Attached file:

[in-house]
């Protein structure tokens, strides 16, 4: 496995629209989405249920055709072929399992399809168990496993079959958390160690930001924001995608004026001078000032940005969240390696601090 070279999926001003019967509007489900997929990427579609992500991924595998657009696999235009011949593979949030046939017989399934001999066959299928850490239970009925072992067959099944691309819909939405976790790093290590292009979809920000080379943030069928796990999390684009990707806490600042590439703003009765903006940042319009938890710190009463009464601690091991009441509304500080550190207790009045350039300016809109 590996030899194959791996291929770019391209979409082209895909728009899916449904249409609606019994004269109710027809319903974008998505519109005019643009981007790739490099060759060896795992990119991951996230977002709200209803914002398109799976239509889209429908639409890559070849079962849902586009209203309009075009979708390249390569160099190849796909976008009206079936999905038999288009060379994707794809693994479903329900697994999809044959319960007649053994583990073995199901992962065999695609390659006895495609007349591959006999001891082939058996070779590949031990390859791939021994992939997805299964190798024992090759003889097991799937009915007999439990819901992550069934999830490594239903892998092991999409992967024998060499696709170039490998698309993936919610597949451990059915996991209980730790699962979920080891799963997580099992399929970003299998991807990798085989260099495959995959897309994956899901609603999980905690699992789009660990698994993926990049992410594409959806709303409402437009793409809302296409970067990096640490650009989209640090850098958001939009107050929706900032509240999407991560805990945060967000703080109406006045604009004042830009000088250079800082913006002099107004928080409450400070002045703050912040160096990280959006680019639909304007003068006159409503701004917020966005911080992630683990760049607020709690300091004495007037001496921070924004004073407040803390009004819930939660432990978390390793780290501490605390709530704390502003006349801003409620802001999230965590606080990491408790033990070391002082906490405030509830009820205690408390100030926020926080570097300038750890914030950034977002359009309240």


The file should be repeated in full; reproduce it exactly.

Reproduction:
[in-house]
């Protein structure tokens, strides 16, 4: 496995629209989405249920055709072929399992399809168990496993079959958390160690930001924001995608004026001078000032940005969240390696601090 070279999926001003019967509007489900997929990427579609992500991924595998657009696999235009011949593979949030046939017989399934001999066959299928850490239970009925072992067959099944691309819909939405976790790093290590292009979809920000080379943030069928796990999390684009990707806490600042590439703003009765903006940042319009938890710190009463009464601690091991009441509304500080550190207790009045350039300016809109 590996030899194959791996291929770019391209979409082209895909728009899916449904249409609606019994004269109710027809319903974008998505519109005019643009981007790739490099060759060896795992990119991951996230977002709200209803914002398109799976239509889209429908639409890559070849079962849902586009209203309009075009979708390249390569160099190849796909976008009206079936999905038999288009060379994707794809693994479903329900697994999809044959319960007649053994583990073995199901992962065999695609390659006895495609007349591959006999001891082939058996070779590949031990390859791939021994992939997805299964190798024992090759003889097991799937009915007999439990819901992550069934999830490594239903892998092991999409992967024998060499696709170039490998698309993936919610597949451990059915996991209980730790699962979920080891799963997580099992399929970003299998991807990798085989260099495959995959897309994956899901609603999980905690699992789009660990698994993926990049992410594409959806709303409402437009793409809302296409970067990096640490650009989209640090850098958001939009107050929706900032509240999407991560805990945060967000703080109406006045604009004042830009000088250079800082913006002099107004928080409450400070002045703050912040160096990280959006680019639909304007003068006159409503701004917020966005911080992630683990760049607020709690300091004495007037001496921070924004004073407040803390009004819930939660432990978390390793780290501490605390709530704390502003006349801003409620802001999230965590606080990491408790033990070391002082906490405030509830009820205690408390100030926020926080570097300038750890914030950034977002359009309240």